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Guide to Olde English

on January 22, 2019 by ProofreadingPal in Writing Fiction facebook in twitter

For whatever reason, sometimes you want to have characters speak in that pseudo- biblical/Shakespearean English of thee and thou and shalt. Before we get into the most popular of these words and a guide to using them correctly, let’s make one thing clear: no one ever actually spoke like this:

Thou art beautiful, like the sun and moon. I loveth thee with all
that is mine own.

This is Modern English with some old-timey words thrown in. In fact, there is no such thing as “Olde English” in history. The language being aped here is Early Modern English (the English of the King James Bible scribes, Shakespeare, Milton, and the rest of the seventeenth-century-ish crowd), but it’s really inaccurate. Here’s a bit of Milton’s original text of Paradise Lost:

So spake th’ Apostate Angel, though in pain,
Vaunting aloud, but rackt with deep despare:
And him thus answer’d soon his bold Compeer

And a bit of the King James Bible, not revised:

And the earth brought foorth grasse, and herbe yeelding seed
after his kinde, and the tree yeelding fruit, whose seed was in it
selfe, after his kinde: and God saw that it was good. (Gen. 1:12)

It gets a bit more modern when you update the spelling, but it’s still not structured or punctuated in the language we speak now.

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So, yes, “Olde English” is all made up, but the individual words themselves did exist in general conversation, and they do come with grammar rules.

Thou vs. Thee

You can’t just throw these into a sentence. Thouis for the subject of the sentence (along with I, we, and they), and thee is for the object (along with me, us, and them).

Thou complaineth constantly.
I will give thee a hiding.

Additionally, thy works like thou, never like thee. So:

Thy shalt rue the day. (correct)
I will give this to thy. (incorrect)

Thyn (Old English), thyne (Middle English), and thine(current spelling) are all “your.”

To thine own self be true. (correct)
Thine is the power over the land and sea. (correct)
I will see thine die. (incorrect)

Verbs and Their Wacky Endings

Thou shalt die.
The Lord giveth, and the Lord taketh away.
Thou art a scoundrel.
Dost thou love me?
Doth thou love me?

In English’s first centuries, spelling was pretty much all over the place. The language, after all, is a commerce-driven amalgam of Latin, Greek, German, French, Spanish, Yiddish, and—who knows? Maybe there’s some Martian in there too. These various verb endings do not alter their definitions. Shalt and shall mean the exact same thing.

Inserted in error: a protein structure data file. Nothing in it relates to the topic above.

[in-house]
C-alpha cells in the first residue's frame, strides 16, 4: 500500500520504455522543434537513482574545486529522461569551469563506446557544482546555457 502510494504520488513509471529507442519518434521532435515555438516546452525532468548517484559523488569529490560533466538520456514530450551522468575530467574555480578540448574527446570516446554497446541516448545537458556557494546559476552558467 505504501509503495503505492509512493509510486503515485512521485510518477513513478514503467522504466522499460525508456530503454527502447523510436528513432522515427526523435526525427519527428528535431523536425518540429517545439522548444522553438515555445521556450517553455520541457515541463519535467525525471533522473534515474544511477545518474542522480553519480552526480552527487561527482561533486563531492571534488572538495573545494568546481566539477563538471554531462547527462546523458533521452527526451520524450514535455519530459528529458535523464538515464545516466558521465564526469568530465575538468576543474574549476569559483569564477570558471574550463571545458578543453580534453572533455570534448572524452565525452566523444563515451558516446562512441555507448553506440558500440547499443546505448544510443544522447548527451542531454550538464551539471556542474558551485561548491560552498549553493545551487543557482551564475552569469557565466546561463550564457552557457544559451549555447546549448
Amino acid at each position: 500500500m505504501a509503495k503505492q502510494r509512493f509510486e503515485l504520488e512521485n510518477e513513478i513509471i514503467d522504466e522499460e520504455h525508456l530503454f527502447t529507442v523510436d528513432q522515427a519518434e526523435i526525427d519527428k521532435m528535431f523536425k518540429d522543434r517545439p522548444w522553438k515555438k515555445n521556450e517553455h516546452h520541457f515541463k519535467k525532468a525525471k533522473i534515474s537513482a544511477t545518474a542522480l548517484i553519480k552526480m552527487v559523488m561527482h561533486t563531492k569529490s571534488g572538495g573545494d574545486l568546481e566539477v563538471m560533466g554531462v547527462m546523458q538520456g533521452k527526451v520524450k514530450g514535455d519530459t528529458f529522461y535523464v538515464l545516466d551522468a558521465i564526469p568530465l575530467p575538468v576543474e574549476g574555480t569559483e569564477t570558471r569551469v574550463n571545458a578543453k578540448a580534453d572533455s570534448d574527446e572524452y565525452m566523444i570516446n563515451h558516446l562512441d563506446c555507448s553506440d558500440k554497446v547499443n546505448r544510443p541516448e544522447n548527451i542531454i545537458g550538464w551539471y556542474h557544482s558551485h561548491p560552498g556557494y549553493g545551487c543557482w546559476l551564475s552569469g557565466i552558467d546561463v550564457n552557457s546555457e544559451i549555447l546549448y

What’s important with these is not the meaning but the tense. Shalt is in future tense. Giveth, doth, dost, and art are in present tense.

Thus, the line from The Avengers is correct: “Doth Mother know you weareth her drapes?” Good on you, Tony Stark.

Unto

Ah, the good ol(d)e “Do unto others.” Unto just means to.

Belov’d vs. Beloved

Now, this is a fun one. The ways it gets misused—well, it’s pretty much always misused because it’s only relevant when you’re worrying about poetic meter. The apostrophe is a pronunciation guide. Belov’d is two syllables: be-loved. Beloved is (or used to be) three syllables: be-lov-ed. Let’s go back to the Bard for a demonstration:

’tis a consummation
Devoutly to be wish’d. To die, to sleep; (Hamlet 3.1)

All that “wish’d” thing is for is to make sure it’s one syllable to fit the iambic (unstressed/stressed) pentameter (five iambs):

deVOUTly TO be WISH’D. to DIE, to SLEEP

Today, we don’t say “wish-ed,” so “wish’d” serves no purpose even in poetry.

Ye vs. The

This is also a fun one. While ye was used all the time for you (both as subject and as object), it was never, in fact, used for theuntil the Victorians thought it was cute to have signs that read Ye Olde-Timey Inn.

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The mistake comes from what’s called a thorn. It’s one of those letters that didn’t make it into Modern English. Old English, Old Norse, Gothic, and Icelandic use it basically for “th.” It has a few shapes, many of them looking like a Y, but this is the idea:

Modern keyboards type it as þ. When in old tapestries, paintings, and drawings there was a sign reading þ Old Inn, this was simply The Old Inn. But Victorians read it as Ye Old Inn.

So, while the crumpets and scones you get from Ye Olde Bake Shoppe may taste authentic, the sign is not.

Julia H.

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